AB-249: California DISCLOSE Act

(Last updated February 12, 2018.)


This California bill would help improve disclosure of funding for ballot measure ads and independent ads supporting or opposing political candidates. It would require clear and prominent disclosure of the top three contributors to any such ads. It would also create new earmarking rules to make it clearer who the actual contributors are, in the event that contributions are passed through multiple layers of committees.

Ads paid for by candidate committees or political parties would not be required to comply with the new rules. 


AB-249 was originally a health and safety bill related to the disposal of hazardous waste. That bill was introduced into the California Assembly on January 1, 2017 and passed the Assembly on April 24, 2017 on a vote of 71-0. On June 20, 2017, the original bill was amended to completely replace the text and implement a new bill. (This process is not uncommon in the California Legislature and is sometimes used to fast-track consideration of a topic or to allow a bill to be continue to be considered after certain legislative deadlines have passed.) The bill was rewritten to be a new version of the California DISCLOSE Act, originally submitted in this legislative session as AB-14. AB-14 had effectively died after missing the June 2 deadline for bills to be passed out of their houses of origin.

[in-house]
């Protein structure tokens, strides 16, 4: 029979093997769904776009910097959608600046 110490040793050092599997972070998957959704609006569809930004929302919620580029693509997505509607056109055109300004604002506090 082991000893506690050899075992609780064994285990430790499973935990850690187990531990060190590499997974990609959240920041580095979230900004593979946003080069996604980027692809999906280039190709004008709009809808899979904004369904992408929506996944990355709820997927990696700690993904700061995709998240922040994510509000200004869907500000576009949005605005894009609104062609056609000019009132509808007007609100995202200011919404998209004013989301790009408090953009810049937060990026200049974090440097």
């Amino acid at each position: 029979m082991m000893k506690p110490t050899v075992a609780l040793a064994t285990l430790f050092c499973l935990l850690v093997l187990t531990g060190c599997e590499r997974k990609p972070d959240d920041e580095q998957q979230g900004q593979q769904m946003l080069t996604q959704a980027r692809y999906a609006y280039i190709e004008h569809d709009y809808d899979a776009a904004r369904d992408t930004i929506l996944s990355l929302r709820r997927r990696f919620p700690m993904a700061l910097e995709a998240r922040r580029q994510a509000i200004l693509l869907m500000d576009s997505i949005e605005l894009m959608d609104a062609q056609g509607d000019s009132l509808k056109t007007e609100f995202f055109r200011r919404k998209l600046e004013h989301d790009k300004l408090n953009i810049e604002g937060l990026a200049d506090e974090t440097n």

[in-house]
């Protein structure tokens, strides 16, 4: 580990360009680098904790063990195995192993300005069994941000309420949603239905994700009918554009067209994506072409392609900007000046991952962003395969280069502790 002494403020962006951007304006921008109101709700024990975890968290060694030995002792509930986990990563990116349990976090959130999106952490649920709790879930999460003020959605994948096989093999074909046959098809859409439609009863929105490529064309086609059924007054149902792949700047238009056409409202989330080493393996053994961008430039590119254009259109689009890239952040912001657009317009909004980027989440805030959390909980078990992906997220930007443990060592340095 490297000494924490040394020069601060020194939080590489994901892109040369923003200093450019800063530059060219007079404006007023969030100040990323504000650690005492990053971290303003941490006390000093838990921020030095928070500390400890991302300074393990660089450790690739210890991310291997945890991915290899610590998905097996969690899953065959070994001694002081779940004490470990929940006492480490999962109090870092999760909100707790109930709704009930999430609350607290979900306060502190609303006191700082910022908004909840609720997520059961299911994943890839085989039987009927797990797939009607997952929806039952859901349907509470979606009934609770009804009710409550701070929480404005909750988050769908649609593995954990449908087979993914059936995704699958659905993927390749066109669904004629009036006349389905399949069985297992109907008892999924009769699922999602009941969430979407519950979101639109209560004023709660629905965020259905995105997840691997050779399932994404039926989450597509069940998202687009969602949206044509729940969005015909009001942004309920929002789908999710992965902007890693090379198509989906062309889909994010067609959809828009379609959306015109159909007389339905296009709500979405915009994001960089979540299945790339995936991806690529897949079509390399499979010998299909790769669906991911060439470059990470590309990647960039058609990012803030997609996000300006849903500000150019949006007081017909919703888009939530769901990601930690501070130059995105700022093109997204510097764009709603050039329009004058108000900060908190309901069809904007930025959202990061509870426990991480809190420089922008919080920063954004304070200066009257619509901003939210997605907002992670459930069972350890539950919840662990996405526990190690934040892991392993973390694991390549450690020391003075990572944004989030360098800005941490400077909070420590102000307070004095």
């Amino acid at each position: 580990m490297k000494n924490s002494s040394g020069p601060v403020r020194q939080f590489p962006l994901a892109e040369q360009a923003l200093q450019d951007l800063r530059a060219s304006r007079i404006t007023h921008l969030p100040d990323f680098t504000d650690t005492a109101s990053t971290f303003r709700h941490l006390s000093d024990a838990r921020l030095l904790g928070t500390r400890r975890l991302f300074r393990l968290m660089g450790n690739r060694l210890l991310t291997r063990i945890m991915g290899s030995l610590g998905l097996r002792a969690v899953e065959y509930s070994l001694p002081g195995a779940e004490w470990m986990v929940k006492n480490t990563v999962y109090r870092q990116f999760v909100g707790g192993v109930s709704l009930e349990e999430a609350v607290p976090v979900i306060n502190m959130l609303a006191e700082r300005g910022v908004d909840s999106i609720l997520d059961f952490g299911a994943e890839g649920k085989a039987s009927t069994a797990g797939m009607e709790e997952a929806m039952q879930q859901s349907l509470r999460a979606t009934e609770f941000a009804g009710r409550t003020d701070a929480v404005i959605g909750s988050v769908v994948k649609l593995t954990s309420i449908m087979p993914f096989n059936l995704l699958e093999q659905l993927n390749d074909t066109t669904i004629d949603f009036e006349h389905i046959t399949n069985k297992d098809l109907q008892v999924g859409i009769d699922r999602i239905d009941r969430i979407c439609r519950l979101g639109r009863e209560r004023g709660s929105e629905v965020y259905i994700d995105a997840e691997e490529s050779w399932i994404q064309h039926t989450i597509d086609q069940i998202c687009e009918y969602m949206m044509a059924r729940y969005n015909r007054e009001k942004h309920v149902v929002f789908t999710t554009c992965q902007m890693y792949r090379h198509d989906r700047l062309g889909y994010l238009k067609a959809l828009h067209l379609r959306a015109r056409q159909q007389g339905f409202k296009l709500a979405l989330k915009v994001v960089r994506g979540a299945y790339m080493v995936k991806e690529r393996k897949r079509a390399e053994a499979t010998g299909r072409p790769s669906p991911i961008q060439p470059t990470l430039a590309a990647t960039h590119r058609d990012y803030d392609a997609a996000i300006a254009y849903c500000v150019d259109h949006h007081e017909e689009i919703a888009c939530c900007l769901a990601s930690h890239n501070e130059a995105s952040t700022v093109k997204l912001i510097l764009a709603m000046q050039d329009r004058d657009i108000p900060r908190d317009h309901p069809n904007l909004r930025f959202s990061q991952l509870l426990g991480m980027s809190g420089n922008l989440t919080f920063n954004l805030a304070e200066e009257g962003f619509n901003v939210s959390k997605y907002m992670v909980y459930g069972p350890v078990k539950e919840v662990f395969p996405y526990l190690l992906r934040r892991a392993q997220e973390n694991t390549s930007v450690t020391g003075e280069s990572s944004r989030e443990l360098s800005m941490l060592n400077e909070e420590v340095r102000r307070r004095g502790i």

The full California Senate voted 29-9 to pass the bill on September 11, 2017. San Diego-area Senators Toni Atkins (D-39) and Ben Hueso (D-40) voted for the bill. Senators Patricia Bates (R-36) and Joel Anderson (R-38) voted against the bill.

The California Assembly voted 59-15 to concur in the Senate's amendments and pass the bill on September 15, 2017. In San Diego County, two Republican Assembly members (Voepel, Waldron) voted against the bill and one (Maienschein) voted for the bill. All Democratic Assembly members (Gloria, Gonzalez Fletcher, Weber) voted for the bill.

The bill was signed into law on October 7, 2017.